Housebuilders will remain in the news on Tuesday, along with a focus on commercial property and supermarkets.
Shares in Persimmon, which had mostly escaped the industry’s share price decline this year, were carried higher along with the rest of the sector as TW said building capacity was now “close to normal” and that house completions next year are expected to be between 85-90% of 2019 levels, with full-year results guided to the upper end of expectations this year and next.
As for Persimmon, investors last heard in August that house sale completions were down 35%, with operating profit dragged down 43%, but that its sales pipeline stood at £2.25bn.
Broker Peel Hunt expect a “generally positive” statement, saying that Persimmon’s lower price point and higher Help to Buy exposure “should continue to drive good sales performance in the second half of the year, especially in the context of reduced availability of high LTV mortgages”.
“However, the market share gains the group has enjoyed as a result of its more advanced build position may begin to erode as rival housebuilders restock their inventories.”
Analysts at Hargreaves Lansdown wondered how a second coronavirus lockdown will affect the housing market.
“People usually like to visit houses before committing to buying them, and while online shopping is gobbling up traditional retail we doubt houses are quite ready for that,” the Hargreaves analysts added.
“A surge of pent up demand was unleashed when the lockdown ended though, so the builders may be able to look forward to that. Furthermore, construction activity was halted during the last lockdown but looks set to forge ahead this time.”
LandSec portfolio in the spotlight as pandemic batters commercial landlords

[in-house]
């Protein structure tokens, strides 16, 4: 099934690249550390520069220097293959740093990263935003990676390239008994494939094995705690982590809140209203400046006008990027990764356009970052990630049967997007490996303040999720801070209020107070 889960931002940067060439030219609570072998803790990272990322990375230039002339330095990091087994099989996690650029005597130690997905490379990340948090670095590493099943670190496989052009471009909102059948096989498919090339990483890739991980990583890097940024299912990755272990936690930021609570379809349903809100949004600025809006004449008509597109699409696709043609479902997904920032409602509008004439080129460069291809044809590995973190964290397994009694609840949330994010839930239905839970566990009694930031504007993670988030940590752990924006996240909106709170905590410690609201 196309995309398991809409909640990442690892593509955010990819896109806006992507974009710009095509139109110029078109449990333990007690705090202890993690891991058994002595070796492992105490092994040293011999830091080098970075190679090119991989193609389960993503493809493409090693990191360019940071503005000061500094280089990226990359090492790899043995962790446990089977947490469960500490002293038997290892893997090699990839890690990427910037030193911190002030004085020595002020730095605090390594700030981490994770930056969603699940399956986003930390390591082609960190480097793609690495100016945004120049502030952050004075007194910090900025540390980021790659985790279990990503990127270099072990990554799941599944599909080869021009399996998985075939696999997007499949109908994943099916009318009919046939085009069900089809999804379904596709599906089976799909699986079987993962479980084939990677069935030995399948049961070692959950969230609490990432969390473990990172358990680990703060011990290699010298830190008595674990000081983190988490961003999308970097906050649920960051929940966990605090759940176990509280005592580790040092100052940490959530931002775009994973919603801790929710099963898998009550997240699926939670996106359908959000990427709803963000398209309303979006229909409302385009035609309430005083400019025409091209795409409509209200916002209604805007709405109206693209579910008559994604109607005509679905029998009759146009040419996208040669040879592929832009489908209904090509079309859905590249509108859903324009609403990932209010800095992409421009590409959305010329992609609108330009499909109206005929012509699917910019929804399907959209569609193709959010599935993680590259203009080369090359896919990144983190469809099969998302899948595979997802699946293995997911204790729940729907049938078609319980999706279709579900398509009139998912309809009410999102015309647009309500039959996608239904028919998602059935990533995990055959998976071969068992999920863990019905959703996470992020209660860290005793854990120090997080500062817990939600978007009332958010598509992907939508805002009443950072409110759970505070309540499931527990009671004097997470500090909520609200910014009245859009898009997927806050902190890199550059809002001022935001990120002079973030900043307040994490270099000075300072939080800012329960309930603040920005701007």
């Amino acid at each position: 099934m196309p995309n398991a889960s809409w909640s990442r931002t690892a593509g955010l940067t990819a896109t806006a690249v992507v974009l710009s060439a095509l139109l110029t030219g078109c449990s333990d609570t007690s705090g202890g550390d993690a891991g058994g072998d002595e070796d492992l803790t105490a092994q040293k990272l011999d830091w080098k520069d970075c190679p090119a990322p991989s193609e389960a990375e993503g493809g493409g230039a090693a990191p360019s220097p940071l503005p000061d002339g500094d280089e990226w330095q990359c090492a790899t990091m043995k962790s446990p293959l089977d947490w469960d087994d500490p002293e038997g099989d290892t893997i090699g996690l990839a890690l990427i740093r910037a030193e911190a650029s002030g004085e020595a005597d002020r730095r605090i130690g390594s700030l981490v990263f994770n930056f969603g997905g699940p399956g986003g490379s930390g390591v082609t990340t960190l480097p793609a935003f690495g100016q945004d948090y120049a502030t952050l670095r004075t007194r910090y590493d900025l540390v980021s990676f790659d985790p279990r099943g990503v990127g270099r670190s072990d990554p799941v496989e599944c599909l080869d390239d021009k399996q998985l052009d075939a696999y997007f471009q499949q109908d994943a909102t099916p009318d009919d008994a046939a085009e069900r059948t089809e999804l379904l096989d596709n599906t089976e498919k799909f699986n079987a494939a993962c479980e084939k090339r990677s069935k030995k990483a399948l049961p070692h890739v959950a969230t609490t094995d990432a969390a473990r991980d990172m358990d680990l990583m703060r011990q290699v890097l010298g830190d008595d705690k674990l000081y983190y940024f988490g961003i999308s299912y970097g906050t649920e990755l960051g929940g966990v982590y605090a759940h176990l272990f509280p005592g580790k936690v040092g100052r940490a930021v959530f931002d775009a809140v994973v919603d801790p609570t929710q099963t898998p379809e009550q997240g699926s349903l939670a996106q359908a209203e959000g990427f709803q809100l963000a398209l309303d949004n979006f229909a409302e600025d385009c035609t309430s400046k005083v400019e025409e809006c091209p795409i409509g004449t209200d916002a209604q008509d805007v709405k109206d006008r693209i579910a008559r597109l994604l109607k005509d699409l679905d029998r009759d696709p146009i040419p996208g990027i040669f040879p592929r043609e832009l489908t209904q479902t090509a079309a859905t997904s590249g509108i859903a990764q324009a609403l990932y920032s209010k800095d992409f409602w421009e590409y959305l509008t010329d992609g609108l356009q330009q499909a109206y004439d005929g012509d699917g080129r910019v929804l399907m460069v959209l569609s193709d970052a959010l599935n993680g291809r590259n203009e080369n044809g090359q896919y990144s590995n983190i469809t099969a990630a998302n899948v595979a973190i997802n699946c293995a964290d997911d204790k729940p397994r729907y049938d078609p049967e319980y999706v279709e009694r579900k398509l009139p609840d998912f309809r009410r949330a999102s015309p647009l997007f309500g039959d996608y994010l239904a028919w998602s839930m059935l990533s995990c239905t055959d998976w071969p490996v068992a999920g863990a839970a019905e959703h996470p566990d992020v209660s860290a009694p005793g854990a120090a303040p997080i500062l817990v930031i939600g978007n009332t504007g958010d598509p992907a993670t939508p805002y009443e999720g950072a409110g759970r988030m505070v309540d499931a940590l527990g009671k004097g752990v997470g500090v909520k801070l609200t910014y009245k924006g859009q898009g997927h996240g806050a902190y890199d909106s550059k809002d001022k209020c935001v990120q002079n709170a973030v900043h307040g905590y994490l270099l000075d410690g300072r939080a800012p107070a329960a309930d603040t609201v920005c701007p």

Interim results from Land Securities Group PLC (LON:LAND) on Tuesday are likely to be dominated by questions about how the company’s property portfolio is faring as continued home working during the pandemic hits office and retail landlords hard.
The company’s shares are currently trading at around 550p each, well below its last stated net asset value (NAV) per share figure of 1,192p, indicating that most investors believe the portfolio is likely to decline more steeply in value than it has done in recent years.
Key metrics for investors will be the company’s rent collection, vacancy rates and net debt.
Also of interest will be the firm’s plans for its dividend after binning its third and fourth quarter payouts last year and scrapping the first quarter payment this year.
Chief executive Mark Allan is aiming to bring the divi back, while investors will also be looking for any details on the CEOs restructuring plans and a new strategy.
Grocers back on top
Kantar will release the monthly sales data for the grocery sector at 8am, with the prior update showing demand had been picking up in October as UK coronavirus restrictions become tighter in more areas around the country.
The latest four weeks saw growth of 10.6%, up from 8% in the preceding weeks, which was apparently the slowest rate since April.
With all pubs and restaurants in most of the UK forced to close their doors, apart from for takeaways, since early November there will be a further boon for the sector but only for part of the time period in the Kantar report.
The joint venture between Ocado Group PLC (LON:OCDO) and Marks and Spencer Group PLC (LON:MKS) has been the biggest beneficiary of a surge in demand for online grocery orders, but Wm Morrisons Supermarkets PLC (LON:MRW), Tesco PLC (LON:TSCO) and J Sainsbury PLC (LON:SBRY) also have received a boost.
Significant news expected on Tuesday November 10:
Interims: DCC PLC (LON:DCC), Electrocomponents PLC (LON:ECM), Land Securities Group PLC (LON:LAND), Oxford Instruments PLC (LON:OXIG), Renewi PLC (LON:RWI), Zoo Digital Group PLC (LON:ZOO), Premier Foods PLC (LON:PFD)
Economic data: UK unemployment